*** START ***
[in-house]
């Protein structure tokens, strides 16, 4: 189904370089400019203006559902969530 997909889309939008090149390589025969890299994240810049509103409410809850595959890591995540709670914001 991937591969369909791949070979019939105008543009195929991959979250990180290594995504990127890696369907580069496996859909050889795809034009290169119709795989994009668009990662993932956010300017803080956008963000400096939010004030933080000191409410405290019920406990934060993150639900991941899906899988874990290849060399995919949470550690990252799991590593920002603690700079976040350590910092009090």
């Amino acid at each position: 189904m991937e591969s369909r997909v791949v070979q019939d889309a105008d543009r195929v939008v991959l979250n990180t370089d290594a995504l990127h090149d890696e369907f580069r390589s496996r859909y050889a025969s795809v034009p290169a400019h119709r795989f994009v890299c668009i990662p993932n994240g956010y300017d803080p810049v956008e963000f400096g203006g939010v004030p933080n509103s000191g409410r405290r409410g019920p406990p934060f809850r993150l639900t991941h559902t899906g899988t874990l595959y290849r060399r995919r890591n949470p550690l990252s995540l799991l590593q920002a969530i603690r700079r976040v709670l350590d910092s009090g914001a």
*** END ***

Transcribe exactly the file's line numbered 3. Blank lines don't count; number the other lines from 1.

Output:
């Amino acid at each position: 189904m991937e591969s369909r997909v791949v070979q019939d889309a105008d543009r195929v939008v991959l979250n990180t370089d290594a995504l990127h090149d890696e369907f580069r390589s496996r859909y050889a025969s795809v034009p290169a400019h119709r795989f994009v890299c668009i990662p993932n994240g956010y300017d803080p810049v956008e963000f400096g203006g939010v004030p933080n509103s000191g409410r405290r409410g019920p406990p934060f809850r993150l639900t991941h559902t899906g899988t874990l595959y290849r060399r995919r890591n949470p550690l990252s995540l799991l590593q920002a969530i603690r700079r976040v709670l350590d910092s009090g914001a």